One of the largest predators to ever walk the Earth needed to cool off every now and then.
Researchers believe they have now unlocked the secret to how Tyrannosaurus rex maintained a cool head. The carnivorous dinosaur had something akin to an air conditioner in its skull, according to a new study published Wednesday in the The Anatomical Record.
Previously discovered skulls belonging to T. rex included two large holes at the top. These were referred to a dorsotemporal fenestra. In the past, scientists believed this part at the roof of the skull was equipped with muscles that aided in T. rex's powerful jaw movements.
The researchers involved in the new study, including University of Missouri-Columbia professor of anatomy Casey Holliday, had a more difficult time making that connection.
"It's really weird for a muscle to come up from the jaw, make a 90-degree turn, and go along the roof of the skull," said Holliday, lead resaercher. "Yet, we now have a lot of compelling evidence for blood vessels in this area, based on our work with alligators and other reptiles."
To understand what might have been going on in T. rex's head, the researchers applied thermal imaging to modern reptiles.
Thermal imaging allows heat to be translated into visible light. The researchers used this technique on alligators at the St. Augustine Alligator Farm Zoological Park in Florida.
"An alligator's body heat depends on its environment," said Kent Vliet, study author and coordinator of laboratories at the University of Florida's Department of Biology. "Therefore, we noticed when it was cooler and the alligators are trying to warm up, our thermal imaging showed big hot spots in these holes in the roof of their skull, indicating a rise in temperature. Yet, later in the day when it's warmer, the holes appear dark, like they were turned off to keep cool."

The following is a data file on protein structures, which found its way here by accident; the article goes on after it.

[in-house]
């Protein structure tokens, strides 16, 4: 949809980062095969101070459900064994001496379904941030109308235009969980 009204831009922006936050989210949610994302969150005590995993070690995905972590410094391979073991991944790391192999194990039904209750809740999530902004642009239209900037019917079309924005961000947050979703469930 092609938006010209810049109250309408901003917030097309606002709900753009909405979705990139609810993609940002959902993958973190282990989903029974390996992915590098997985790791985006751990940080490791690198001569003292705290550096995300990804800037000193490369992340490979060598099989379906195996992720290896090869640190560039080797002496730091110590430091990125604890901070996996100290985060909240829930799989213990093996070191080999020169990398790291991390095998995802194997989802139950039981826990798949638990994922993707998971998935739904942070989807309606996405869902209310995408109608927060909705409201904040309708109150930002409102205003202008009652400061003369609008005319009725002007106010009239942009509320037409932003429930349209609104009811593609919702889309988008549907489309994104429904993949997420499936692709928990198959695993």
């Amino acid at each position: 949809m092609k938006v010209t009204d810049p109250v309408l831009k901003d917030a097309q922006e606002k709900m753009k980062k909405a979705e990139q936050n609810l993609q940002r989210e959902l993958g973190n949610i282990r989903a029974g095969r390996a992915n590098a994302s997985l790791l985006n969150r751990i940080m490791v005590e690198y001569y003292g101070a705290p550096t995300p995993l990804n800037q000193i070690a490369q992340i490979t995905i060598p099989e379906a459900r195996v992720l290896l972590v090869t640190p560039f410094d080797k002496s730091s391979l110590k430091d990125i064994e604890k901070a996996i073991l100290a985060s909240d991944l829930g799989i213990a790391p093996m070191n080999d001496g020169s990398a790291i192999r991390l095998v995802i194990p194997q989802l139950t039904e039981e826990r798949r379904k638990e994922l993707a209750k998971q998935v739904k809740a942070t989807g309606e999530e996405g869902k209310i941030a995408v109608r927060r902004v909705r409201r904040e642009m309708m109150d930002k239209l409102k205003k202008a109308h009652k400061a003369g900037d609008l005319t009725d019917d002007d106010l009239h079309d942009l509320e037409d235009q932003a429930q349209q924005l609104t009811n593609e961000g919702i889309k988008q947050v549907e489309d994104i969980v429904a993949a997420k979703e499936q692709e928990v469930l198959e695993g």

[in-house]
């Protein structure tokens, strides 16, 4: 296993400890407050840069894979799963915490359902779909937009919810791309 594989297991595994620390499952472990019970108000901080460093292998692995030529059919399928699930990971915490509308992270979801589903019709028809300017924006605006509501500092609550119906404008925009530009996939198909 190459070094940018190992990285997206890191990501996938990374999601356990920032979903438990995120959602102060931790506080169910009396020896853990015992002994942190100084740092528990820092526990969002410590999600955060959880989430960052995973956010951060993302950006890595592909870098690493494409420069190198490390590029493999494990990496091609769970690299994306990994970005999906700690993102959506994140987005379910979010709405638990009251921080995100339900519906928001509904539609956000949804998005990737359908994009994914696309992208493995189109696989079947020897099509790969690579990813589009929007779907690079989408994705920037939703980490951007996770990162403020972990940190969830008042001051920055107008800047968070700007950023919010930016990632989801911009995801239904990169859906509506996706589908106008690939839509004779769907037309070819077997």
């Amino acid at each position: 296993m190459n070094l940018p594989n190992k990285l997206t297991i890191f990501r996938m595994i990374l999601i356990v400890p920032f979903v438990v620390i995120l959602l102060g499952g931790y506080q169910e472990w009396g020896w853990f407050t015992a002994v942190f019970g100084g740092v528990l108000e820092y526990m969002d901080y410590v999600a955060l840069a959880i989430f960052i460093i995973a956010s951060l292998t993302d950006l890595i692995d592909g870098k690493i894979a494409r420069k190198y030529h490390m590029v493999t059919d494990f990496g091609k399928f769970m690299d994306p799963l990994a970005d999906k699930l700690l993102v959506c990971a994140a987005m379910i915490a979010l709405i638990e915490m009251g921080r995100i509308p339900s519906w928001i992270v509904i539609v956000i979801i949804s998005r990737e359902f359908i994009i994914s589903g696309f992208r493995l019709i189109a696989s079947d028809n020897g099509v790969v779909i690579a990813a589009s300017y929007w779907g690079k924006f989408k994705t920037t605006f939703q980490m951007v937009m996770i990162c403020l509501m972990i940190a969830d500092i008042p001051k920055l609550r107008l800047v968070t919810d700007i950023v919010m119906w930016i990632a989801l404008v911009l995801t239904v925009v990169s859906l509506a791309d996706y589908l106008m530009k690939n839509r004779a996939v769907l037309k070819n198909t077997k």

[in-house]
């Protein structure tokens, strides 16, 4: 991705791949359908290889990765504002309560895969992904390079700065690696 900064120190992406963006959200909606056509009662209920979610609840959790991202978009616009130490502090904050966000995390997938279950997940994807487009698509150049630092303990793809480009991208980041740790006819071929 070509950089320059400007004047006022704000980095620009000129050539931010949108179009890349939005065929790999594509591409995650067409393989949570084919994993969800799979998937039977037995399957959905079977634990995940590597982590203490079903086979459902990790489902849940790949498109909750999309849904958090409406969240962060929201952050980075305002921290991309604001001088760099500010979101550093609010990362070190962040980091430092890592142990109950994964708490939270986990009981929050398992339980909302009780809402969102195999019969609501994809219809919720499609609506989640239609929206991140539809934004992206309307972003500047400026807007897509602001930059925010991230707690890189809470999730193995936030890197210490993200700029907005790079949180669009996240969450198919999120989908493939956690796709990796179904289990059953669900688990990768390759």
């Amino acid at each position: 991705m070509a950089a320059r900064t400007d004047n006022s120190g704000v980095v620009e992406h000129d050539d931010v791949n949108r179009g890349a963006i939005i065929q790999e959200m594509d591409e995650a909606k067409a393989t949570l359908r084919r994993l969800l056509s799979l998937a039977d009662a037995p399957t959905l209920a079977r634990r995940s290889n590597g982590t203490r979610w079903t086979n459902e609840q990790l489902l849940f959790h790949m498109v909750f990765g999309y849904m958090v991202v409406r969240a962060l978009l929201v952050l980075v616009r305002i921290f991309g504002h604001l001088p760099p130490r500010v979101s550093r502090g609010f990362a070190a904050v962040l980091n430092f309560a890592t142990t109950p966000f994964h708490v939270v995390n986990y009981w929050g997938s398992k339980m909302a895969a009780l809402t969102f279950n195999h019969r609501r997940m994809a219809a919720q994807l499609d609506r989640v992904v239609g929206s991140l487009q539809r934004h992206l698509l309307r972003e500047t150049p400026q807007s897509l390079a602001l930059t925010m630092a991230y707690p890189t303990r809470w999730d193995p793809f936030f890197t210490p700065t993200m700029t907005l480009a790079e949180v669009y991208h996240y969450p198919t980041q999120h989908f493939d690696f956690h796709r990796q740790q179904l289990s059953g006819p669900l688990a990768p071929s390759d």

This matches up with previous research on alligators and their cross-current circulatory system, "or an internal thermostat, so to speak,' Vliet said.
The thermal imaging data from the alligators was matched alongside T. rex fossils and other dinosaur remains. This allowed researchers to see how the two holes have evolved.
"We know that, similarly to the T. rex, alligators have holes on the roof of their skulls, and they are filled with blood vessels," said Larry Witmer, study author and professor of anatomy at Ohio University's Heritage College of Osteopathic Medicine. "Yet, for over 100 years we've been putting muscles into a similar space with dinosaurs. By using some anatomy and physiology of current animals, we can show that we can overturn those early hypotheses about the anatomy of this part of the T. rex's skull."
A large land predator like T. rex would need to be able to shed heat because it generated a lot of body heat in general, Holliday said. Having a "thermal window" in its head would help. They also may have panted, like birds and crocodiles.
The new interpretation of this mechanism in the T. rex skull changes our understanding of how some dinosaurs functioned in general. The special sets of blood vessels in their skulls, located near where our temple is, could act as a way to regulate brain and body temperature.
"Dinosaurs were likely more warm-blooded than we used to think, more like birds than lizards," Holliday said. "Being warmish-blooded would let them not rely on environmental temperatures as much, like cold-blooded lizards, but also control their own body temp through internal means."
This also means that T. rex jaw muscles and bit force may be smaller than previously believed.
In the future, Holliday and his fellow researchers will fly drones over wild alligators to conduct more thermal imaging.
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